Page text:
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US defence chief denies Trump claims that Soleimani planned to attack 'four US embassies'

Defence Secretary Mark Esper denied Trump's suggestion four embassies were under attack [Getty]

Date of publication: 13 January, 2020

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US officials appeared to shy away from questions on the scale of the threat posed by a top Iranian commander killed by US forces.
US Defence Secetary Mark Esper on Sunday downplayed President Donald Trump's suggestion that four American embassies were targeted by Tehran to justify a drone strike that killed Iran's top military leader.

"I didn't see one with regard to four embassies," replied Esper on a US news show, when asked about whether there was specific evidence pointing to the assumption Trump had made. 

Last Friday, Trump said that Soleimani had been planning such an attack.

Yet Esper agreed with national security adviser Robert O'Brien, who also appeared on Sunday news shows, and maintained that it had been "consistent with the intelligence" to assume an attack on embassies in at least 
four countries.

The administration officials appeared to shirk questions on the scale of the threat posed by the leader of Iran's elite Quds Force, slain General Qasem Soleimani, drawing attention instead to dissent in Iran.

O'Brien suggested that the US would seize the opportunity to apply overwhelming pressure on Iran's leader, with whom the Washington has been at odds with since the birth of the Islamic Republic.

Crippling economic sanctions have already put the Iranian regime under profound strain, paralysing the country's main source of income - oil exports.

Esper pointed to street protests in Tehran as proof of Iranian's mass discontent at government accountabillity after leaders denied, then admitted shooting down a Ukranian passenger plane. 

"You can see the Iranian people are standing up and asserting their rights, their aspiration for a better government - a different regime," Esper said.

His attention-diverting tactics were mirrored by Trump, who tweeted in Persian in support of Iranian protestors, warning the government against a crackdown, as well as the pursuit of nuclear weapons.

Trump's decision to assissinate Soleimani came as he was already under enormous pressure ahead of an impeachment trial in the Senate.

Many in Congress complained of having being cast aside from the process entirely, neither recieving consultation beforehand nor adequate briefing afterwards.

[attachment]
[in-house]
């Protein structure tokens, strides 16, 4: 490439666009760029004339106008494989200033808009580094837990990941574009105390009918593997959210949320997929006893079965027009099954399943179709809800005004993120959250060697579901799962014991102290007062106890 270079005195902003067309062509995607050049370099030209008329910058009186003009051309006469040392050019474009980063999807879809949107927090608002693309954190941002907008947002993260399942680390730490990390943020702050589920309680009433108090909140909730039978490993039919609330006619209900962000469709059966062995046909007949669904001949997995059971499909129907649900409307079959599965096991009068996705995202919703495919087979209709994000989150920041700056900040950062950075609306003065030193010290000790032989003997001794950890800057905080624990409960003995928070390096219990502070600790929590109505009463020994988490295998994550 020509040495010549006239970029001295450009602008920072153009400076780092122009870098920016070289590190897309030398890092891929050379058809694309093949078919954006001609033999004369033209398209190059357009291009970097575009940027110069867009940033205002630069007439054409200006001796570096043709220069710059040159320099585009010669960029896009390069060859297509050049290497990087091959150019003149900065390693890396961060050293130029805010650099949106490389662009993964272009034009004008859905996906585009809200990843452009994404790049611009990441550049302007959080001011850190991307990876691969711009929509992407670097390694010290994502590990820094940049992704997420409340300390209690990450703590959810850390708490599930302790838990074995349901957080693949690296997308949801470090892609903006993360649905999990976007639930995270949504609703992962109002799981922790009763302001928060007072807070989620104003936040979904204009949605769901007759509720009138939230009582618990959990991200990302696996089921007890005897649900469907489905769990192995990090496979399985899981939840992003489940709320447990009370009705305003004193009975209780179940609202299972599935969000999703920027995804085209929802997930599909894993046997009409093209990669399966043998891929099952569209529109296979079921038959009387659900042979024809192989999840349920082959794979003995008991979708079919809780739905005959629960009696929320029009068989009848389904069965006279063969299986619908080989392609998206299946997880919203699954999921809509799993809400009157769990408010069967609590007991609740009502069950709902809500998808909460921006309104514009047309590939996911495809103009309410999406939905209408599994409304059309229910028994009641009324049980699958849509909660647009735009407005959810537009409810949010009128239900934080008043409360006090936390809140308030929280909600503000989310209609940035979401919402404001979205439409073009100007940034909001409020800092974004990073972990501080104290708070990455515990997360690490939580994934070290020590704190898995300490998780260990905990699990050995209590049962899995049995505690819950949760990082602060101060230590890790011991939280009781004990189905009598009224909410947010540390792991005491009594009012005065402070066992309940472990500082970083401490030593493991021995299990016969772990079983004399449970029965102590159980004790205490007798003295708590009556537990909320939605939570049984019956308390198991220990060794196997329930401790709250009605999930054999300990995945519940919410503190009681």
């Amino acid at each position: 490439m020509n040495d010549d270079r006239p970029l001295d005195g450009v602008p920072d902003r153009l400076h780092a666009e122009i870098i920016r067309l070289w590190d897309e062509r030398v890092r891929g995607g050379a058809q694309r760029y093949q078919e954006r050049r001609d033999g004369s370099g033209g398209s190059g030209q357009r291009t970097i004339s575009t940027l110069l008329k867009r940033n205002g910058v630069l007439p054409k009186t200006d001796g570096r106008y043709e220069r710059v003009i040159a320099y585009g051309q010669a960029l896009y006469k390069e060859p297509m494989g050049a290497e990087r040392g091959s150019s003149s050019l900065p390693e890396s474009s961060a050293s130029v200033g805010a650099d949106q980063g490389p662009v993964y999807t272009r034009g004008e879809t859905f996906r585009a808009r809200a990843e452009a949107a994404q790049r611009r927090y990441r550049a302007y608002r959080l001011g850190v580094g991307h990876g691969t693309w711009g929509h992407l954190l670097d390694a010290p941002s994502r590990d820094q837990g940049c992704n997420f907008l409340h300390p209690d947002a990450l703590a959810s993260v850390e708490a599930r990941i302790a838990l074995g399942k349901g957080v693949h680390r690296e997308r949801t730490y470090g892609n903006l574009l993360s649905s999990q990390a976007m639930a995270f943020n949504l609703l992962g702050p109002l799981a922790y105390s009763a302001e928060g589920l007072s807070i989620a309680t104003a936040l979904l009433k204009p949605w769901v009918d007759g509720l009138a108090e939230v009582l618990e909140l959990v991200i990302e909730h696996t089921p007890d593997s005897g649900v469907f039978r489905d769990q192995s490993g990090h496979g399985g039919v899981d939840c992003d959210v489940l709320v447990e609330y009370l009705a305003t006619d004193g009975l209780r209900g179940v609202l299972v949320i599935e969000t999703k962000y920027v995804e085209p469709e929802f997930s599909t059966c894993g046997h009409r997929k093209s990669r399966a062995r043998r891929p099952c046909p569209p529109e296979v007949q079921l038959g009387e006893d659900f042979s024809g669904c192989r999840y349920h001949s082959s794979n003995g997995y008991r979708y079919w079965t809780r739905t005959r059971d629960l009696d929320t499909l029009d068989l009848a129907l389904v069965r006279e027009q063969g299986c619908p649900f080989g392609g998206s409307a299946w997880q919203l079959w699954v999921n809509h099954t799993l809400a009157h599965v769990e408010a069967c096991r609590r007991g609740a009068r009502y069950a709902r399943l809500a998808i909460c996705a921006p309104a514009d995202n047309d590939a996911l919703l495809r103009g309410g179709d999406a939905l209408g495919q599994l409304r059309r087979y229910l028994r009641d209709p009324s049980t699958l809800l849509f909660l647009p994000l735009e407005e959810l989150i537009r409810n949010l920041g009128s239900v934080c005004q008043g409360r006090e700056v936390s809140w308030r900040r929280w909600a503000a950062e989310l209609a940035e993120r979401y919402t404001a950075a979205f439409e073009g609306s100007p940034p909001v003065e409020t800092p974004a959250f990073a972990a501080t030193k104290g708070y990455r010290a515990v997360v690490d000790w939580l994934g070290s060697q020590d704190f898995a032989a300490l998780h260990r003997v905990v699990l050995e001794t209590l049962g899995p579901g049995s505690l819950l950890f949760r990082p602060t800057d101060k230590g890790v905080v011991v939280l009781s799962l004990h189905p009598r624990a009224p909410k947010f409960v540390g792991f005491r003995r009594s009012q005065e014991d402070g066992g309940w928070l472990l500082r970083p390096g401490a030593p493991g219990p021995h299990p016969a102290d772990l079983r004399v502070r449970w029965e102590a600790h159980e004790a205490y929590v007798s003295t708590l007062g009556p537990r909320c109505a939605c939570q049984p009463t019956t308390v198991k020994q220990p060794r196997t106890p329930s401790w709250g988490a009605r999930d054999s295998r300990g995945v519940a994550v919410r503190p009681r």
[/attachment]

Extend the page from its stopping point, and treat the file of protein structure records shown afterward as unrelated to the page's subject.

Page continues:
Following Soleimani's killing, it appears the backlash in Iran and elsewhere served to shift the focus away from Tehran's internal problems, much to the regime's advantage, according to AP.

It also helped to divert attention away from the mass unrest which rocked Iraq over government corruption, while intensifying efforts by Iraqi politicians to expel American and coalition forces.

Yet the shootdown of Ukraine International Airlines Flight 752, resulting in the deaths of all 176 people on board, provided the Trump administration with a new avenue to pressure Iran.

Read more: Iran Guards commander accepts responsibility for downed Ukrainian plane

"I think the regime is having a very bad week," O'Brien said.

"This was a regime that's reeling from maximum pressure, they're feeling from their incompetence in this situation and the people or Iran are just fed up with it," he said, affirming that regime change was no longer US policy.

"The people of Iran are going to hopefully have the abillity at some point to elect their own government and to be governed by the leaders they choose," O'Brien said. 

Iran's security forces were deployed in full force in Tehran on Sunday, as demonstrators protested their country's days of denials that it shot down the Ukranian plane.

Videos posted online show protestors chanting anti-government slogans, moving through subway stations and sidewalks.

Reflecting on the dramatic sequence of events preceding the downing of the Ukranian jetliner, Esper justified the killing of Soleimani as an act of self defence, claiming that the Washinton no longer anticipated further Iranian military attacks in retaliation. 

Despite this, the leader of Iran-backed Lebanese militant group Hezbollah said on Sunday that Iran's missile attacks on two US bases in Iraq were merely the start of the retaliation.

Hassan Nastallah called Iran's response, which caused no casaulties, a "slap" at the US, echoing an identical metaphor used by Iran's Supreme Leader Ayatollah Khamanei.

He called it the "first step down a long path" with the final destination a withdrawal of US troops from the region.

Esper appeared on CBS' "Face the Nation'' and CNN's "State of the Union.'' O'Brien appeared on ABC's "This Week,'' "Fox News Sunday" and NBC's "Meet the Press."

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